Researchers at Johns Hopkins University of Medicine in Maryland discovered a way of reversing Down syndrome in mice by injecting them with a small molecule called a sonic hedgehog pathway agonist.
The study, found in the Science Translation Medicine, does not suggest a cure or treatment for humans, but researchers are hopeful that this new knowledge will lead to other breakthroughs. The compound itself has not been proven safe for humans. Using this treatment, which promotes brain growth, brings with it other concerns. There exists a possibility of, in some cases, promoting the growth of cancerous brain cells along with healthy cells.
The results were very encouraging. After only one treatment, mice that were bred to have Down syndrome-like conditions performed as well as mice without the conditions in a test of finding a platform while swimming in a maze. Unexpected results included benefits in learning and memory, which are thought to be handled by a different part of the brain.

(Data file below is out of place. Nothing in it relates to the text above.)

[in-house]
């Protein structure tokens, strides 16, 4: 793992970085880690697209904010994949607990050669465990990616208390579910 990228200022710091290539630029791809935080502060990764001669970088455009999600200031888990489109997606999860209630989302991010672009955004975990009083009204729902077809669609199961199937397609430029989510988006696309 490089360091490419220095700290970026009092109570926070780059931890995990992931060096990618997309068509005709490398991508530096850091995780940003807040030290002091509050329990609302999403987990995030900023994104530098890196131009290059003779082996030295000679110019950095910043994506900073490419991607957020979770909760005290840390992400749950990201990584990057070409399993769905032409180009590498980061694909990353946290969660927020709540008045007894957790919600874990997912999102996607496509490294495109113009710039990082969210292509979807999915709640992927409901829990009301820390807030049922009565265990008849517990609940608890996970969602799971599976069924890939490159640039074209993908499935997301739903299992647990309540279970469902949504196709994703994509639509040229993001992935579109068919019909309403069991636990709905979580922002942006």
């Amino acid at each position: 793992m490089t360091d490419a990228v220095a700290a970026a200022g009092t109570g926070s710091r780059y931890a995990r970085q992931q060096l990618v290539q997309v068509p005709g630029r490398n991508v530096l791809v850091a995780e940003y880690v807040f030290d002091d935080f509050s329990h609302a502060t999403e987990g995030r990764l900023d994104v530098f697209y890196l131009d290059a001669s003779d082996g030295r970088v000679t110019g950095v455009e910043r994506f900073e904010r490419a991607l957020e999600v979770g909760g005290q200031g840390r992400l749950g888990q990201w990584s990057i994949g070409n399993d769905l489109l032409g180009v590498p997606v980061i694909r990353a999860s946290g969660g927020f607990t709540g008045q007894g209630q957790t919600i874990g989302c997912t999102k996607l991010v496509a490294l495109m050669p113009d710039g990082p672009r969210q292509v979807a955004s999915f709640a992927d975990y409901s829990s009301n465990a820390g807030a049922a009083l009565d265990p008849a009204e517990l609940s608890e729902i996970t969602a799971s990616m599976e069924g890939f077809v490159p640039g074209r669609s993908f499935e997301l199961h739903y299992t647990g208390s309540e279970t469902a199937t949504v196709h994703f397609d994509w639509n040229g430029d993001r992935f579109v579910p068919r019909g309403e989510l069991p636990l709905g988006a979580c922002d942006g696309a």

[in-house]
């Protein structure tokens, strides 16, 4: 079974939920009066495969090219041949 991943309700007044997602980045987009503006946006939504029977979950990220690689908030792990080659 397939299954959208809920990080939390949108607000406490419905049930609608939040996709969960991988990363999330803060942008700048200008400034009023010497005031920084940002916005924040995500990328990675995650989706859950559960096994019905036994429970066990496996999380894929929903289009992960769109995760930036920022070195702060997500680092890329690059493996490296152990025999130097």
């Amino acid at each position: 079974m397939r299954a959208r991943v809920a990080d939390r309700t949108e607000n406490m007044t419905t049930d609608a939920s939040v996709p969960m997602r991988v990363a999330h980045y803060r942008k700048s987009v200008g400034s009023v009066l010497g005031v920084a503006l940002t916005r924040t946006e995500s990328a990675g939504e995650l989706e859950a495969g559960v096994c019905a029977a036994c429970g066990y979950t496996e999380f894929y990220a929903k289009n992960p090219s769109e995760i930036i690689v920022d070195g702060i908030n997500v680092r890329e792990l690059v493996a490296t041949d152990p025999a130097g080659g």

The promise that the compound, which is designed to boost brain growth, holds will certainly lead to more research. Most people with Down syndrome have a cerebellum that's about 60 per cent of the normal size, said Roger Reeves speaking with ABC. We were able to completely normalize growth of the cerebellum through adulthood with that single injection.
Even though no effective treatments are currently available for humans, this study combined with last month’s discovery by researchers at the University of Massachusetts Medical School of a method to insert a gene that will effectively switch off the chromosome that causes Down syndrome may mean that researchers are finally beginning to make gains in a battle to control and treat a condition that affects 6 million people worldwide.